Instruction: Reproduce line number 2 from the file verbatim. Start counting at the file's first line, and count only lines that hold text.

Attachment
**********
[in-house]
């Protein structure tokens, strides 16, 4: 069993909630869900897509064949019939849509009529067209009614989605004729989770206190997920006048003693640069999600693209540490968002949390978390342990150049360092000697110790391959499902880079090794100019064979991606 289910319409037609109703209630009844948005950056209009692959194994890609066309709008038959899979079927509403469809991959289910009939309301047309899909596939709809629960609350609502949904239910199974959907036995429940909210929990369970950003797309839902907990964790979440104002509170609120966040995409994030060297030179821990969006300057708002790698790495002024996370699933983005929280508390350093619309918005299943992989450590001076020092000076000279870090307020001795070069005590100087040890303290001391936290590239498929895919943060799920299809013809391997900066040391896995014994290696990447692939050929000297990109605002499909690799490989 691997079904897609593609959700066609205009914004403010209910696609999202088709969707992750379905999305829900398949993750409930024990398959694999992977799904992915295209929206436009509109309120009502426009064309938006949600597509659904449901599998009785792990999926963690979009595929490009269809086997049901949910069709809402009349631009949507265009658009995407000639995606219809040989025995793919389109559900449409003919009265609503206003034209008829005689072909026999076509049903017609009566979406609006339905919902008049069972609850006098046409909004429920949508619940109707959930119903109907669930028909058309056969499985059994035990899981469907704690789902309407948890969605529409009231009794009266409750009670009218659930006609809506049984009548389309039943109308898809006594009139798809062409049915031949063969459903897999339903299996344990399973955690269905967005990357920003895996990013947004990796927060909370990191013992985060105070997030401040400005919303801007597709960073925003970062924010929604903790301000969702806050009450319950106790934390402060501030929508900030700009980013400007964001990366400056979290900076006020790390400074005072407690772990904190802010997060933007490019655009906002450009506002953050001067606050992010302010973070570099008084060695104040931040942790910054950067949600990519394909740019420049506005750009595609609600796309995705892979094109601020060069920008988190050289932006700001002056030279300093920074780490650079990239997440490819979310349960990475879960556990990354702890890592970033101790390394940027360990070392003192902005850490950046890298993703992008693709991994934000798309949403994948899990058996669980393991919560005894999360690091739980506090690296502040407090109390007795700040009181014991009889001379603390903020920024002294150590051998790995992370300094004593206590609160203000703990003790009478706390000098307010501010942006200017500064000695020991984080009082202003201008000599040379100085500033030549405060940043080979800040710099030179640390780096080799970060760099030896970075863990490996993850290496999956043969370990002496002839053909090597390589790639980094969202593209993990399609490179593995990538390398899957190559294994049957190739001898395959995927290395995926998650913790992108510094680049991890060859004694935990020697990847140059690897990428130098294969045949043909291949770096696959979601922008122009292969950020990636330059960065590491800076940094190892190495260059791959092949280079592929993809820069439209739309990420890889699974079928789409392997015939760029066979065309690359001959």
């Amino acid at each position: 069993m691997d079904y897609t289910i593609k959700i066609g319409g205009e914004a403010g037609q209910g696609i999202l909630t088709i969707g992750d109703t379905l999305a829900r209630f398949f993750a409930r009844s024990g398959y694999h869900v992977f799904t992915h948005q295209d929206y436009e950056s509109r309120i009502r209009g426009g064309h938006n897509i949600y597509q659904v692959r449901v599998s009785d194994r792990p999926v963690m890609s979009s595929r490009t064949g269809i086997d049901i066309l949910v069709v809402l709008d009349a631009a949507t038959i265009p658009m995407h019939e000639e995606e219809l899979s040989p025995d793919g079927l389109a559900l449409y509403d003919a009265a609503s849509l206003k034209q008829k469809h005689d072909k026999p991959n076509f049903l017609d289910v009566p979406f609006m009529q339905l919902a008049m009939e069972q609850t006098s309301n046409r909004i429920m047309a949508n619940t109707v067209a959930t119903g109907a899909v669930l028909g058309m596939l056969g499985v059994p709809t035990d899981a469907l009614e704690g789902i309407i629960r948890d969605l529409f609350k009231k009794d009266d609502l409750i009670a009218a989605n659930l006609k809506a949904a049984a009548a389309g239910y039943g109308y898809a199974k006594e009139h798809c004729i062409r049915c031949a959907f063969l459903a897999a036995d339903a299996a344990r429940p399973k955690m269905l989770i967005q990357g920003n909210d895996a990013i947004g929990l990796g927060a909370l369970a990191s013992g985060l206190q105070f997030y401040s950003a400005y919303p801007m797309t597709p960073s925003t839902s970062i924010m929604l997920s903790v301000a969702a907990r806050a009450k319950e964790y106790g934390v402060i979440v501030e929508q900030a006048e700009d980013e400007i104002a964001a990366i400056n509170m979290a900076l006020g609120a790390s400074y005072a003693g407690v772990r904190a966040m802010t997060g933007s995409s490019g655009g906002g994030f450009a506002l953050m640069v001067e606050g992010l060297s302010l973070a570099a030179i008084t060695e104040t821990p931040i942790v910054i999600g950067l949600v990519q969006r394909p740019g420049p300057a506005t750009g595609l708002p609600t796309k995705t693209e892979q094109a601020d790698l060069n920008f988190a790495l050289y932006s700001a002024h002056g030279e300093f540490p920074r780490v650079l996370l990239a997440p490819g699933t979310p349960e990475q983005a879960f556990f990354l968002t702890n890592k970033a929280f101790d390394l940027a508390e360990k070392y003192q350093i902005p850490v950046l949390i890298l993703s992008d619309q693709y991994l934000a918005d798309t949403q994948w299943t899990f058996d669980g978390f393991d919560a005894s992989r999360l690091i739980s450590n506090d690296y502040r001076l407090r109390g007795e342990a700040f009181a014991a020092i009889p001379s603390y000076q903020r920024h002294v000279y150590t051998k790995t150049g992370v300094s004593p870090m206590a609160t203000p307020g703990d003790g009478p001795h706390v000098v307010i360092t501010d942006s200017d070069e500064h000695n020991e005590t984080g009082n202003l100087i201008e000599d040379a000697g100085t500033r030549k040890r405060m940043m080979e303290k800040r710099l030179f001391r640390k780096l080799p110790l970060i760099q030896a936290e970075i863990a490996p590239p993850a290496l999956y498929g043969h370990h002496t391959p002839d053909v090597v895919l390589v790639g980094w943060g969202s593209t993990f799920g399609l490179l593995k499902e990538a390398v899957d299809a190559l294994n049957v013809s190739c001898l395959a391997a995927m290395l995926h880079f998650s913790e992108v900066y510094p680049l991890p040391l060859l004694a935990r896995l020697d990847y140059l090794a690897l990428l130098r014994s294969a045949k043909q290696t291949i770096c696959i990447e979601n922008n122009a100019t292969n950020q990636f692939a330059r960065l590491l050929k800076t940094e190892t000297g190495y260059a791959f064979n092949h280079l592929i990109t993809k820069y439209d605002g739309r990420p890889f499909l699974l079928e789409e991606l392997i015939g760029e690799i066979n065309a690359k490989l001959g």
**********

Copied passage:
């Protein structure tokens, strides 16, 4: 069993909630869900897509064949019939849509009529067209009614989605004729989770206190997920006048003693640069999600693209540490968002949390978390342990150049360092000697110790391959499902880079090794100019064979991606 289910319409037609109703209630009844948005950056209009692959194994890609066309709008038959899979079927509403469809991959289910009939309301047309899909596939709809629960609350609502949904239910199974959907036995429940909210929990369970950003797309839902907990964790979440104002509170609120966040995409994030060297030179821990969006300057708002790698790495002024996370699933983005929280508390350093619309918005299943992989450590001076020092000076000279870090307020001795070069005590100087040890303290001391936290590239498929895919943060799920299809013809391997900066040391896995014994290696990447692939050929000297990109605002499909690799490989 691997079904897609593609959700066609205009914004403010209910696609999202088709969707992750379905999305829900398949993750409930024990398959694999992977799904992915295209929206436009509109309120009502426009064309938006949600597509659904449901599998009785792990999926963690979009595929490009269809086997049901949910069709809402009349631009949507265009658009995407000639995606219809040989025995793919389109559900449409003919009265609503206003034209008829005689072909026999076509049903017609009566979406609006339905919902008049069972609850006098046409909004429920949508619940109707959930119903109907669930028909058309056969499985059994035990899981469907704690789902309407948890969605529409009231009794009266409750009670009218659930006609809506049984009548389309039943109308898809006594009139798809062409049915031949063969459903897999339903299996344990399973955690269905967005990357920003895996990013947004990796927060909370990191013992985060105070997030401040400005919303801007597709960073925003970062924010929604903790301000969702806050009450319950106790934390402060501030929508900030700009980013400007964001990366400056979290900076006020790390400074005072407690772990904190802010997060933007490019655009906002450009506002953050001067606050992010302010973070570099008084060695104040931040942790910054950067949600990519394909740019420049506005750009595609609600796309995705892979094109601020060069920008988190050289932006700001002056030279300093920074780490650079990239997440490819979310349960990475879960556990990354702890890592970033101790390394940027360990070392003192902005850490950046890298993703992008693709991994934000798309949403994948899990058996669980393991919560005894999360690091739980506090690296502040407090109390007795700040009181014991009889001379603390903020920024002294150590051998790995992370300094004593206590609160203000703990003790009478706390000098307010501010942006200017500064000695020991984080009082202003201008000599040379100085500033030549405060940043080979800040710099030179640390780096080799970060760099030896970075863990490996993850290496999956043969370990002496002839053909090597390589790639980094969202593209993990399609490179593995990538390398899957190559294994049957190739001898395959995927290395995926998650913790992108510094680049991890060859004694935990020697990847140059690897990428130098294969045949043909291949770096696959979601922008122009292969950020990636330059960065590491800076940094190892190495260059791959092949280079592929993809820069439209739309990420890889699974079928789409392997015939760029066979065309690359001959």